Peer-to-Peer Product Sharing: Implications for Ownership, Usage, and Social Welfare in the Sharing Economy

We are witnessing, across a wide range of domains, a shift away from the exclusive ownership and consumption of resources to one of shared use and consumption. This shift is taking advantage of innovative new ways of peer-to-peer sharing that are voluntary and enabled by Internet-based exchange markets and mediation platforms. Value is derived from the fact that many resources are acquired to satisfy infrequent demand but are otherwise poorly utilized (for example, the average car in the United States is used less than 5% of the time). Several successful businesses in the United States and elsewhere - such as Turo  for cars, Spinlister for bikes, 3D Hubs for 3D printers, LiquidSpace for office space, MachineryLink for farm equipment, and JustPark for parking—provide a proof of concept and evidence for the viability of peer-to-peer product sharing or collaborative consumption. These businesses and others allow owners to rent poorly utilized assets on a short-term basis and non-owners to access these assets through renting on an as-needed basis. Collectively, these businesses and other manifestations of the collaborative consumption of products and services are giving rise to what is becoming known as the sharing economy.  

The peer-to-peer sharing of products is not a new concept. However, recent technological advances in several areas have made it more feasible by lowering the associated search and transaction costs. These advances include the development of online marketplaces, mobile devices and platforms, electronic payments, and two-way reputation systems whereby users rate providers and providers rate users. Other drivers behind the rise of peer-to-peer sharing are societal and include increased population density in urban areas around the world, increased concern about the environment (collaborative consumption is viewed as a more sustainable alternative to traditional modes of consumption), and increased desire for community and altruism among the young and educated.

Peer-to-peer product sharing has the potential of in-creasing access while reducing investments in re-sources and infrastructure. In turn, this could have the twin benefit of improving consumer welfare (individuals who may not otherwise afford a product now have an opportunity to use it) while reducing societal costs (externalities, such as pollution that may be associated with the production, distribution, use, and disposal of the product). It also has the potential of providing a source of net income for owners by monetizing poorly utilized assets, which are in some cases also expensive and rapidly depreciating. Take cars, for example. The availability of a sharing option could lead some to forego car ownership in favor of on-demand access. In turn, this could result in a corresponding reduction in congestion and emissions, and, eventually, in reduced investments in roads and parking infrastructure. However, increased sharing may have other consequences, some of which may be undesirable. For example, greater access to cars could increase car usage and, therefore, lead to more congestion and pollution if it is not accompanied by a sufficient reduction in the numbers of cars. It could also lead to speculative investments in cars and price inflation, or affect the availability and pricing of other modes of public transport, such as taxis, buses, and trains.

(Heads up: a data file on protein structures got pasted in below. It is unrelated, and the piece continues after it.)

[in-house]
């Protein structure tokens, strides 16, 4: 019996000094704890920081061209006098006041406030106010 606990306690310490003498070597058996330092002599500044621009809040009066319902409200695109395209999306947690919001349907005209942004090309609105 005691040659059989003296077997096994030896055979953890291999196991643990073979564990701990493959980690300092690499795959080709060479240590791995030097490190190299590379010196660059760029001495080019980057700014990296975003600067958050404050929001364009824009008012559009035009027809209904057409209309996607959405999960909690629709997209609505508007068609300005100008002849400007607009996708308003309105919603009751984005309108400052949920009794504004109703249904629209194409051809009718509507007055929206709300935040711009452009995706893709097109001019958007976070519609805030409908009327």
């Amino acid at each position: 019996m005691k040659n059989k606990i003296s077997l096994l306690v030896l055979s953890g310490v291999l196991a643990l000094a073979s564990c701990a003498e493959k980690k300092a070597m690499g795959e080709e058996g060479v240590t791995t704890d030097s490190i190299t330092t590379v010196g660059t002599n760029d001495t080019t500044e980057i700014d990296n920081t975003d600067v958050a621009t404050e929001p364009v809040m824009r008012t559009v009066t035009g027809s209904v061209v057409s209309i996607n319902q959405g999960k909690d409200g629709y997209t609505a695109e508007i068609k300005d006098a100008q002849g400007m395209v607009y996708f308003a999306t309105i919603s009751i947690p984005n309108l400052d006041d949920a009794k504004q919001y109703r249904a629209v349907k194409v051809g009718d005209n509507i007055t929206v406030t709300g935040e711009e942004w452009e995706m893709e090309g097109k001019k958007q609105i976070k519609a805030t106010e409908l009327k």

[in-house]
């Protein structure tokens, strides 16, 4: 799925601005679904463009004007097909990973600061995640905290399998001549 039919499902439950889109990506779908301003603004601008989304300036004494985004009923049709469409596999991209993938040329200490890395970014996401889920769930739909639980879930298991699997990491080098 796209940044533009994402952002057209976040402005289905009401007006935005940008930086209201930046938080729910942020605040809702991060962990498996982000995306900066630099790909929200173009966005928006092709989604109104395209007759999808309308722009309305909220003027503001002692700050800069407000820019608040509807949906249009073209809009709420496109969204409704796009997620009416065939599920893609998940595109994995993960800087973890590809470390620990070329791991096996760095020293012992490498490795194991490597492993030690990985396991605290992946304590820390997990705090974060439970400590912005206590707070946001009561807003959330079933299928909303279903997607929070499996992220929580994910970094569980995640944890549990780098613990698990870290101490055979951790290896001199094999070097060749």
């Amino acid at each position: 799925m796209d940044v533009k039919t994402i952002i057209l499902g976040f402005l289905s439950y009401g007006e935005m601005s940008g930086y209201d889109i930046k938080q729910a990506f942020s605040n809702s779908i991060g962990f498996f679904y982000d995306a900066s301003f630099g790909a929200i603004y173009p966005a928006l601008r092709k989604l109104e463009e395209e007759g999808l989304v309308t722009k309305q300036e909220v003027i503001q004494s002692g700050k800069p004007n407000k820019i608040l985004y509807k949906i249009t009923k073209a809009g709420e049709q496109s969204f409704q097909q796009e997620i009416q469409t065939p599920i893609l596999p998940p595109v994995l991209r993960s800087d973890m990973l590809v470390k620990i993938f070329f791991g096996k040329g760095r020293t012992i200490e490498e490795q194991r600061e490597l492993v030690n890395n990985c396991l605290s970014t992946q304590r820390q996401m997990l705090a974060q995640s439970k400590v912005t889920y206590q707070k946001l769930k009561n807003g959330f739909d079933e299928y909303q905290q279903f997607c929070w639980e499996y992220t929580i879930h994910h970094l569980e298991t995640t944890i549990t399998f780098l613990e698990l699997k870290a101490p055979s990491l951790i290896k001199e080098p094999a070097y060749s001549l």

Peer-to-peer product sharing raises several important questions. How does peer-to-peer sharing affect ownership and usage of resources? Is it necessarily the case that sharing leads to lower ownership, lower usage, or both (and therefore to improved environmental impact)? If not, what conditions would favor lower ownership, lower usage, or both? Who benefits the most from peer-to-peer sharing among owners and renters? To what extent would a profit-maximizing platform, through its choice of rental prices, improve social welfare?

These questions are addressed in “Peer-to-Peer Product Sharing: Implications for Ownership, Usage, and Social Welfare in the Sharing Economy” (Saif Benjaafar, Guangwen Kong, Xiang Li and Costas Courcoubetis, Management Science, 2019, Volume 65, No. 2). The authors describe an equilibrium model of peer-to-peer product sharing. They characterize equilibrium outcomes, including ownership and usage levels, consumer surplus, and social welfare. They compared each outcome in systems with and without product sharing and examine the impact of various problem parameters including rental price, platform’s commission rate, cost of ownership, owner’s extra wear and tear cost, and renter’s inconvenience cost. Their findings indicate that peer-to-peer product sharing can result in either higher or lower ownership and usage levels, with higher ownership and usage levels more likely when the cost of ownership is high. They show that consumers always benefit from peer-to-peer product sharing, with individuals who, in the absence of sharing, are indifferent between owning and not owning benefitting the most. They show that the platform’s profit is not monotonic in the cost of ownership (first increasing and then decreasing), implying that a platform is least profitable when the cost of ownership is either very high or very low (also suggesting that a platform may have an incentive to affect the cost of ownership by, for example, imposing membership fees or providing subsidies).

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Benjaafar, S, Kong G, Li X, and Courcoubetis C (2019). Peer-to-Peer Product Sharing: Implications for Ownership, Usage, and Social Welfare in the Sharing Economy. Management Science 65(2): 459-954.